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Gang-yu Liu Discusses The Construction of DNA Nanostructures


At A Glance

Gang-yu Liu

Associate Professor, Department of Chemistry, University of California, Davis

Experience: Associate Professor, Department of Chemistry, Wayne State University

PhD, Princeton University: Atomic scattering from thin film surfaces

Postdoctoral fellow, University of California, Berkeley: Scanning probe microscopy

Recently published a paper in Nano Letters entitled “Production of Nanostructures of DNA on Surfaces”


You recently published a paper on producing nanostructures of DNA on surfaces. How do you go about creating these nanostructures?

The idea is actually very simple. We have a very flat surface, we cover it with an organic monolayer, and you use that as the resist layer or “sacrificial” layer. Then we take an atomic force microscope, or AFM tip, which is like a very sharp needle, and shave some of the sacrificial layer away using very high shear force. It’s like shaving, but we do it in a reactive environment.

We either put the whole surface in a solution containing reactants [such as DNA or proteins], or we put it in a low vapor pressure chamber. We prefer solution — because most chemical and bioreactions occur in solution phase. As we shave away the molecules from the sacrificial layer, the new reactant from the solution will come in and fill the void space. Thus you get nanostructures of your new molecule; the new molecules are embedded in the old matrix of the sacrificial layer.

This molecule can be DNA, or it can be a molecule with a bioadhesive group at the very end. In the latter case, we can inject proteins or other biomolecules to react with the nanostructure that we generated, so you can deposit molecules of your choice. We call the entire approach nanografting.

The smallest dots we have made so far, of 32 hydrocarbonthiols, are 2 by 4 nanometers in size. With proteins, we have been able to position as few as three molecules at a time on the surface. For DNA, the smallest dots we can make are about 7 by 12 nanometers; they contain about 26 single-stranded DNA molecules.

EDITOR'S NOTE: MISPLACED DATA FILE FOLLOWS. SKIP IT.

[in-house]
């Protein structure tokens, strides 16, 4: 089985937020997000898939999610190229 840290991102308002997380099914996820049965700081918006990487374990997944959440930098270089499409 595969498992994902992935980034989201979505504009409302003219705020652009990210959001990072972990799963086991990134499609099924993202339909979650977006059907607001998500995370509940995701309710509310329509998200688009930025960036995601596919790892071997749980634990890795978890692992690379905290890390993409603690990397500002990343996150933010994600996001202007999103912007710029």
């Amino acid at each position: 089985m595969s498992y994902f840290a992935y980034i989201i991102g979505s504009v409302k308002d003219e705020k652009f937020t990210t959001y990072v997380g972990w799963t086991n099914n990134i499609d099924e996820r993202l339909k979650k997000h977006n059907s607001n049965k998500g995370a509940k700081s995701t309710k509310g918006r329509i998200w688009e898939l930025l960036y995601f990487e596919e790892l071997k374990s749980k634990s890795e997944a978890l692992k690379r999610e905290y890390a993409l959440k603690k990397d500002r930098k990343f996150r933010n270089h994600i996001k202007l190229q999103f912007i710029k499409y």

How do you apply these nanostructures?

If you can position molecules individually, you can control subsequent polyvalent interactions, which people cannot do very well right now. Using this nanoengineering approach, you can study these types of reactions very systematically.

In terms of technology, the reason people want to make DNA nanostructures is to create a new generation of DNA chips with nanometer dimensions and to explore DNA-based devices for quantum computing. Right now, a spot on a typical DNA chip is 50 micrometers or larger. Hopefully, we can miniaturize them by a couple of orders of magnitude.

What is the technical challenge?

You have to control the local force very well. If it’s not enough, you cannot shave molecules away; if it’s too much, you cannot obtain small enough structures and run the risk of deforming the substrate. That’s the greatest technical difficulty, the sharpness of the tip and local force control. Another issue is the drift — you need to maintain the tip-location up to molecular-level precision.

Have you taken any steps to commercialize the technology?